Playing CheckersParents often wonder why their children are so different from each other even though they are raised in the very same family. In addition to genetic differences, competition among siblings does affect the development of other children in the family, and may be the most important reason why children raised in the same way are so different.

Sometimes, second or third children feel inadequate by comparison to a first sibling and thus search for different areas of expertise. Parents often reinforce those differences because they want to encourage self-esteem in each child and also fear that the second or third child may not be as skilled as the first child. That process often results in parents labeling their children. For example, if the first child is considered the "scholar," the second child may be referred to as the "creative" child, the "social" child, or the "athlete." Those labels may increase the competitiveness within the family because each child believes he/she should be best in the family at something. Labeling also causes children to assume they are not good at whatever another sibling is best at. So the scholars may assume they can't be creative, and the creative children may give up on academics because they believe they can't achieve as good grades as their sibling.

Children in the same family are surely different from each other but also have much in common. If the children study and do homework, it is likely they will all be reasonably good students. Indeed, families should encourage their children to know they can have a whole smart family. Children can also be physically fit, although they may surely choose different sports or activities to exercise their fitness.

Even social skills can be learned, and although some children may enjoy friends more than others, labeling your children as the social ones has the impact of directing them to be the best partiers, and you will surely regret that label by their teenage years.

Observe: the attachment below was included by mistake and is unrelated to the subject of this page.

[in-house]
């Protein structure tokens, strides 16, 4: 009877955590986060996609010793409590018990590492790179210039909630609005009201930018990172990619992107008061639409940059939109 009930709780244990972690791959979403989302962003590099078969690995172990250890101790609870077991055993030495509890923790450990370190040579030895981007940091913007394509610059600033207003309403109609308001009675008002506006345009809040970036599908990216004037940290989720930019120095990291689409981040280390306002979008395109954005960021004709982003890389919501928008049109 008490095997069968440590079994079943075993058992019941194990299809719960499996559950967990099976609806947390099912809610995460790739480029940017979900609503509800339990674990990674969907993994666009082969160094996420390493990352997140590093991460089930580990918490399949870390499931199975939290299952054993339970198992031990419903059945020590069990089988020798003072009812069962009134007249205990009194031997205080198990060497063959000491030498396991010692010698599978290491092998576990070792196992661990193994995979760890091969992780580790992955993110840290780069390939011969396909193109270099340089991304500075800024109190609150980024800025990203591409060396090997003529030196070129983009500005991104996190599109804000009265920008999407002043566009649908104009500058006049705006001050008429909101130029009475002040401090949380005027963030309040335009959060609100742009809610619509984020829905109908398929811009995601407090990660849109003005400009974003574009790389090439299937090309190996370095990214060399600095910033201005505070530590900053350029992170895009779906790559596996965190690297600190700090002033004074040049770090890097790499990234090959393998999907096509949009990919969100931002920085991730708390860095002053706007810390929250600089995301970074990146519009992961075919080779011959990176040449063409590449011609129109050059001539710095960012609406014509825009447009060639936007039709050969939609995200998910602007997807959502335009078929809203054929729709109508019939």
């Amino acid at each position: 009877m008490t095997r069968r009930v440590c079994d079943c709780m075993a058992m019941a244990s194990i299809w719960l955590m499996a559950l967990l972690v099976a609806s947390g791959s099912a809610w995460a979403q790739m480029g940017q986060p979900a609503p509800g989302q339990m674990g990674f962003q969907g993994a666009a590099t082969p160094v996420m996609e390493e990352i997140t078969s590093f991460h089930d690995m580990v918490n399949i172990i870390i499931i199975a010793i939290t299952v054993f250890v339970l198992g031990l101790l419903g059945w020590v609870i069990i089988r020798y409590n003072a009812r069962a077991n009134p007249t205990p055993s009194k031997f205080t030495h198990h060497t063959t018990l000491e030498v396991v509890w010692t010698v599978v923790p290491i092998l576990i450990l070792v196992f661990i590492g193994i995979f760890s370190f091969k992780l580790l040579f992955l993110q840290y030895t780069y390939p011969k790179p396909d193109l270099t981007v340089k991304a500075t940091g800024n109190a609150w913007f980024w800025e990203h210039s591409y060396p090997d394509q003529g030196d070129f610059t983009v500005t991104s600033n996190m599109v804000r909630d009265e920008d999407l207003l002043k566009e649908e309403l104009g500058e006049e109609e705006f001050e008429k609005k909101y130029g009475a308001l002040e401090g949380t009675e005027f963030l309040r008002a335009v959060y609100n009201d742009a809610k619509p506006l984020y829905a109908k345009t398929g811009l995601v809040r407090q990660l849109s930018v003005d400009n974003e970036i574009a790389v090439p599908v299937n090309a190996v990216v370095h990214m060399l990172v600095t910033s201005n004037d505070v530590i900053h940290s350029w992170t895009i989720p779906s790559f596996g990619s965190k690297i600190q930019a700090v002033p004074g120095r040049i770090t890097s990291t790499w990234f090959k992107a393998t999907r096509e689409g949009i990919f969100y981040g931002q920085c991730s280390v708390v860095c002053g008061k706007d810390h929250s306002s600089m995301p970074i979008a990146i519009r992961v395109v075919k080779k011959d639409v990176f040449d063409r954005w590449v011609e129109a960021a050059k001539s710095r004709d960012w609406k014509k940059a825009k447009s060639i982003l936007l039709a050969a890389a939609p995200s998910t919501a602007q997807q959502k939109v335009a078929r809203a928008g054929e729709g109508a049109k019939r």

Dr. Anne Caroles, Psychologist*

Dr. Anne Caroles was referred to as the "brain" in her family. Her sister was called the "beauty." As a teenager, Anne viewed herself as "ugly" and believed she would never be attractive to anyone. Her studies became a hiding place for her. Now she looks back at her pictures and realizes she was quite normal looking.

*Excerpt from See Jane Win by Sylvia B. Rimm (1999, Crown Publishing.)

It is not coincidental that two sisters or brothers close in age seem to be so different from each other. If one is neat, the other is often sloppy. If one is quiet, the other is often noisy. Children are attracted to being different than their siblings so they can receive their own special attention from their parents. Some differences are not worrisome; however, important differences, such as achievement and underachievement or honesty and dishonesty, will cause parents to find they have serious sibling problems on their hands.

When children are labeled best in a domain, they often do their best to prevent another sibling from encroaching on their domain. They feel ownership and are threatened by a sister or brother who is as good in math or better in sports. Sometimes they even beg their parent not to let their siblings participate in their activities. It would be better to talk to your child about the jealousy they feel than to prevent another sibling from joining a particular activity. Sometimes you may find your children have little confidence in their abilities; thus, you may decide to protect that child's domain. That would be particularly so if you have one child in the family who seems best at everything else.